Measure table madness

Posted by on Jul 27, 2017 in Power BI | 2 Comments
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Measure tables in Power BI models are a fantastic way to group your calculated measures together in one place and make for a tidy model.

Unlike calculated columns, a calculated measure can be placed on any table so long as the best practice of using the table name for every column reference.

Power BI desktop even provides a handy feature to allow you to move your measure to a different table if you like.  As you can see from the image below, you can highlight your measure in the field list and using the Home Table option on the Modelling tab, you can move your measure around, ideally in a way to make it easier for users of your model.

meaure table

I certainly like grouping my measures into a single table, or logical groups to save time searching and scrolling.

But……..

Something you need to be aware of when doing this, you are going to make it harder for features in the Web Service including Q&A and Quick Insights to work as you might expect once you publish your report.

A Microsoft insider has confirmed that Q&A handles ambiguity by measuring the distance between objects in the model.  If you ask “count orders by city”, this could be interpreted as “count orders by the city of the customer of the order” or “count orders by the city of the manufacturer of the product of the order”.  The second interpretation is less likely due to the increased distance.

By placing measures in a single table and not where they may naturally sit, you’re undermining the heuristic.  So if you ask, “net sales by city”, Power BI can’t tell if that net sales is closely related to orders, so there is no way to know that “customer city” is a better choice than “manufacturer city”.  A guess is made and is not always correct.  Quick insights also appears to struggle with measures placed on a measure table.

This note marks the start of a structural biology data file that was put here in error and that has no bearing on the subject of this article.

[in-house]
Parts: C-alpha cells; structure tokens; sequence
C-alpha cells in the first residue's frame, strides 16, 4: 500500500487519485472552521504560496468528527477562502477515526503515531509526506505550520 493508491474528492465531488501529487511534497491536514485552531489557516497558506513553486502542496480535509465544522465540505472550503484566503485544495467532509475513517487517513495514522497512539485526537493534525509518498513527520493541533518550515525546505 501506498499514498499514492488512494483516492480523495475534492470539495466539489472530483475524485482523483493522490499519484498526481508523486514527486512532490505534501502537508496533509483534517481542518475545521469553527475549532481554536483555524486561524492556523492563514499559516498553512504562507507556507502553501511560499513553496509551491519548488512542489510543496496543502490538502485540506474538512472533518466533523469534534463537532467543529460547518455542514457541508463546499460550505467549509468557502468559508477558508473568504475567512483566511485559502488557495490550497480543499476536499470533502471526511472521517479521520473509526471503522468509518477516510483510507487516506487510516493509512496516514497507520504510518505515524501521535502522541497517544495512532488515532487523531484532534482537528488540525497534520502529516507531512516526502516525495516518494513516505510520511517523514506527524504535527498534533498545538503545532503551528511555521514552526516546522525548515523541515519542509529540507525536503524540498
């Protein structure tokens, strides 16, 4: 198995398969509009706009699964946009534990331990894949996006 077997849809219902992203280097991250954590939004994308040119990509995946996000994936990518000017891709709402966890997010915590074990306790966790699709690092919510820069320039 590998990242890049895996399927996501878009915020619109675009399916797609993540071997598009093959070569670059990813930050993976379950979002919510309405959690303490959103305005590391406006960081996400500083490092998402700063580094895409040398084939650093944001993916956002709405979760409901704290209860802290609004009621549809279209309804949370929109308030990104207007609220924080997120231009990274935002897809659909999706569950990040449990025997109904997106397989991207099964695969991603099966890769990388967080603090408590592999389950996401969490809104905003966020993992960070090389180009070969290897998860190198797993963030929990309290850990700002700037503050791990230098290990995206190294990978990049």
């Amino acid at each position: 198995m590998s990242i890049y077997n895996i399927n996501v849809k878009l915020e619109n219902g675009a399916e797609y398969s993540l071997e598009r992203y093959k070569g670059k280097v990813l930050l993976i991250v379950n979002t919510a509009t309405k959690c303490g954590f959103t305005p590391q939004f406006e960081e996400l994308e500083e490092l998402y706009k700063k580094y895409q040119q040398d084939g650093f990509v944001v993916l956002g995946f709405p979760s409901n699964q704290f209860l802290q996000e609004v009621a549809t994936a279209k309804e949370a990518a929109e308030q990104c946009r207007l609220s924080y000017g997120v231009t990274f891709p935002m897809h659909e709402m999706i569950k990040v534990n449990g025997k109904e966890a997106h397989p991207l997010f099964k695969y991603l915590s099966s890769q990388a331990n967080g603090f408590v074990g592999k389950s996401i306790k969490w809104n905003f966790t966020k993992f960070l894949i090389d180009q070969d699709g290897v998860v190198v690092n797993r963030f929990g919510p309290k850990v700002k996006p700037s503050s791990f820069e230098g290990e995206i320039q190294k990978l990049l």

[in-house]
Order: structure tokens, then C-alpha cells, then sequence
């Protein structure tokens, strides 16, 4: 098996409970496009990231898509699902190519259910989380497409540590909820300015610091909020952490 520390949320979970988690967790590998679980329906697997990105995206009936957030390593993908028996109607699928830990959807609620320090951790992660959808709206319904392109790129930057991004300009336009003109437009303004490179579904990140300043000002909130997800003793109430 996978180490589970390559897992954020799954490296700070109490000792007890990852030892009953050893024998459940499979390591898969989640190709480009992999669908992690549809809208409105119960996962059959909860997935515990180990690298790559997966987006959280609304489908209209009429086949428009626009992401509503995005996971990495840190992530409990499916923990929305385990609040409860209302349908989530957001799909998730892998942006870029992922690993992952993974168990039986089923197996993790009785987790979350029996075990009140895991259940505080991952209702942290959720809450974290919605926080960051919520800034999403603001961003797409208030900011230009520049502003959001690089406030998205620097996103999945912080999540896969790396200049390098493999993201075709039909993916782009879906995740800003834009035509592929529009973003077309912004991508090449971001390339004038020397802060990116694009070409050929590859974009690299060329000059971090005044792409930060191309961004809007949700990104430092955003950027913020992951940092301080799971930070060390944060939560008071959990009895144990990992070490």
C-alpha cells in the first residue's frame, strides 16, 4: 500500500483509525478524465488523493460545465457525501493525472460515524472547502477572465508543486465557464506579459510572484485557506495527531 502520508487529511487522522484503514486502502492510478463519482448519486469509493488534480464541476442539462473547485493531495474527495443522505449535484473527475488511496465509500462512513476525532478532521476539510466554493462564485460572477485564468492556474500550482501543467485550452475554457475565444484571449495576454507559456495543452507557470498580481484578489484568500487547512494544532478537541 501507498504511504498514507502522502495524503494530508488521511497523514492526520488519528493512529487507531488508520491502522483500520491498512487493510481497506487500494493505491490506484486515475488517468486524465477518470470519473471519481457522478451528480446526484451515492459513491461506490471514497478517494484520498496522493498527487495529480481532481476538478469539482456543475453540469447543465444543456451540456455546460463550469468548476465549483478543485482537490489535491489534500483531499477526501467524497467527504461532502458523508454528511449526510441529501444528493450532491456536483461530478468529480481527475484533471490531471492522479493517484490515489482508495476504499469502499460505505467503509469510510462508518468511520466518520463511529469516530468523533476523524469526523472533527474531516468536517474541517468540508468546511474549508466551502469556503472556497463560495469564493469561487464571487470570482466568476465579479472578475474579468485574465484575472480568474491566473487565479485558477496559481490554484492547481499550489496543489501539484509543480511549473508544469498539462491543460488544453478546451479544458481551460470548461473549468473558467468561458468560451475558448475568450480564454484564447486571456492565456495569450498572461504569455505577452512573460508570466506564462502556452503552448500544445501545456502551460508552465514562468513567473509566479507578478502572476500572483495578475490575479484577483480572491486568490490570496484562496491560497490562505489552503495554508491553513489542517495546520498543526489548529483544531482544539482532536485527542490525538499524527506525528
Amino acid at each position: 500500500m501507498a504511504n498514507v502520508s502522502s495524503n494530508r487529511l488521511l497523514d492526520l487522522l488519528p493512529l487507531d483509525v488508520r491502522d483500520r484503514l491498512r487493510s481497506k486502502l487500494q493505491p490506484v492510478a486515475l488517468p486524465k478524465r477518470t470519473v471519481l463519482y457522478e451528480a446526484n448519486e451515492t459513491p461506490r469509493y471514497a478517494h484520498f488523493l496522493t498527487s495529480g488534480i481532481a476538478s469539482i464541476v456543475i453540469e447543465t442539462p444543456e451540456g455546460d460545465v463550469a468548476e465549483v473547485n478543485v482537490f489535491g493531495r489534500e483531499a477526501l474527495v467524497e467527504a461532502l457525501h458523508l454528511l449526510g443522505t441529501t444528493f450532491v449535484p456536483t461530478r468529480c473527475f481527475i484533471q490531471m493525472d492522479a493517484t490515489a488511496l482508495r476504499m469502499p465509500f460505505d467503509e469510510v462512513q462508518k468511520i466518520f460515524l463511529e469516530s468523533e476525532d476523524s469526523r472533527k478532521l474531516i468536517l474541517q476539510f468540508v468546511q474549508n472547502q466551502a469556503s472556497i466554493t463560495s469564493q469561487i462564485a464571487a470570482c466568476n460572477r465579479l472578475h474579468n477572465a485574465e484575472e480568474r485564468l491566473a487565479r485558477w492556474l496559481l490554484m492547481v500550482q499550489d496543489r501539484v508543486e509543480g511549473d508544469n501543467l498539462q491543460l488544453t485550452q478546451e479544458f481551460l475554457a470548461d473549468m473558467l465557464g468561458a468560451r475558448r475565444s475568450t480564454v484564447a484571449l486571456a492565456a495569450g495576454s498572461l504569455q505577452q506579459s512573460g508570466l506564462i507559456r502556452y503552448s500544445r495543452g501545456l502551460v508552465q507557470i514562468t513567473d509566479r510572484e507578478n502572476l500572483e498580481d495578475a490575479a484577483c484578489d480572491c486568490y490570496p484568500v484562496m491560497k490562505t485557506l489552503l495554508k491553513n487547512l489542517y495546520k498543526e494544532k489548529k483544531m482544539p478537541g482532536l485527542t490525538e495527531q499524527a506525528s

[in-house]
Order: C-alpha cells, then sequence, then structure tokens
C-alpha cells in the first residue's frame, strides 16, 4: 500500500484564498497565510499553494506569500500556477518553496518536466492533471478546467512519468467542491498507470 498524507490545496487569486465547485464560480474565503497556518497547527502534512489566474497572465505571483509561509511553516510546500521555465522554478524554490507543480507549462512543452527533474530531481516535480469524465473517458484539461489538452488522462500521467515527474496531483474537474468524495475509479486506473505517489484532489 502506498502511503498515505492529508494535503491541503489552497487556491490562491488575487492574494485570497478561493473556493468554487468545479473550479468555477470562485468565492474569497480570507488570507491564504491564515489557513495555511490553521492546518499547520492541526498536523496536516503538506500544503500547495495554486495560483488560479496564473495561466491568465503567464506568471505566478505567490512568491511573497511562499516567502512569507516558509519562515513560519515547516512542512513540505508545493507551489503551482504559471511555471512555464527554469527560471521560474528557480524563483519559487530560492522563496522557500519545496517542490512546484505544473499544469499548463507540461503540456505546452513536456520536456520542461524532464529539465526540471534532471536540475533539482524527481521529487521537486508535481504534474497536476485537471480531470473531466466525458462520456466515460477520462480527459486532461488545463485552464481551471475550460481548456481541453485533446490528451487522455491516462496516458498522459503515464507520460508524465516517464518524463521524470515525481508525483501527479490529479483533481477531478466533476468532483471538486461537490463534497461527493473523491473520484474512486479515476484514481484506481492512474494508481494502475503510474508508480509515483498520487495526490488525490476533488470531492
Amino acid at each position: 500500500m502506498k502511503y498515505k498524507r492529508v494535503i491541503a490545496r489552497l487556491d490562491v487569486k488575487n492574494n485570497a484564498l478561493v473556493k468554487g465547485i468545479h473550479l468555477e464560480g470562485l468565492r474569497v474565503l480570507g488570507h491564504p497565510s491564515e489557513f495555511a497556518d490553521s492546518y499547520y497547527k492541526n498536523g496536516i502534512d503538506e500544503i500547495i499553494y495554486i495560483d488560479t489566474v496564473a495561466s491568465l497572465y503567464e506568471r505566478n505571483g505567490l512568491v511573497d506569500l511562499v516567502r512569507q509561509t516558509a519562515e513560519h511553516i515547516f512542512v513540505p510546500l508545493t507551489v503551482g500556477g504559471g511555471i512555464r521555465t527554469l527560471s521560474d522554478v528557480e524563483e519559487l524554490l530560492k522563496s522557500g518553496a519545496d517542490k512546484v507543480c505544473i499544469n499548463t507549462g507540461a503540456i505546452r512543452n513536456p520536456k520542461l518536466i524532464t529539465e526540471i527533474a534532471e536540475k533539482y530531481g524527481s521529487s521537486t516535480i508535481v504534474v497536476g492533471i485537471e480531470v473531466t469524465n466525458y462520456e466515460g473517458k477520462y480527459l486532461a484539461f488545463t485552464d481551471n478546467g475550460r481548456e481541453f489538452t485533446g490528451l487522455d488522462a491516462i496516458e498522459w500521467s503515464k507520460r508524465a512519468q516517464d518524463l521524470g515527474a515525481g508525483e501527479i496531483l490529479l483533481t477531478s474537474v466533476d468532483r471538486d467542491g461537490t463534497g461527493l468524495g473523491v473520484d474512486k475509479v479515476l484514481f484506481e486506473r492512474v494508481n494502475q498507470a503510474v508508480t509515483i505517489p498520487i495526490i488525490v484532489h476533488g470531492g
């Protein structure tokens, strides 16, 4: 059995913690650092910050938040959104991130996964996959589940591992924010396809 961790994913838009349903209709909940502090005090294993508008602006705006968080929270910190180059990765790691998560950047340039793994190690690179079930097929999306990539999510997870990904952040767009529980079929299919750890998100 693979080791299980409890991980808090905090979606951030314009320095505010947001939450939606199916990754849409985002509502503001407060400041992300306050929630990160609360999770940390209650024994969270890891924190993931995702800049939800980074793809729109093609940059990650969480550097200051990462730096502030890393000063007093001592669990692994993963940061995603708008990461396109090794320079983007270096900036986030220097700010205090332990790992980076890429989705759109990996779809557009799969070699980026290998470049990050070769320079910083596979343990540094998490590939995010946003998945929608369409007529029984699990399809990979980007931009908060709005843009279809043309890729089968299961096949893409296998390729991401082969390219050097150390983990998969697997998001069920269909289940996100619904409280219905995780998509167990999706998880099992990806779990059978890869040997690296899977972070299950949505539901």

There is talk of updating the way the Power BI engine handles the Display Table and the Definition Table(s) but until then, just be aware of this potential trip.

A big thanks to my good friend Matt Allington for helping spot fascinating insight.

 

 

 

 

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Philip Seamark
Consultant at RADACAD

Phil is Microsoft Data Platform MVP and an experienced database and business intelligence (BI) professional with a deep knowledge of the Microsoft B.I. stack along with extensive knowledge of data warehouse (DW) methodologies and enterprise data modelling. He has 25+ years experience in this field and an active member of Power BI community.


2 Comments

  • Good to know, Phil. Thanks. Aside: I know Ken Puls isn’t a fan of having a measures table, but I can’t recall why. Maybe he’ll swing by and elaborate.

  • Ken informs me that he tends to hide all non-measure fields in a fact table, and given they are much easier for an end user to find, he doesn’t bother using the extra steps to create a measure table…he just has all measures classified under the original table names.

    Good to know different perspectives on this stuff.

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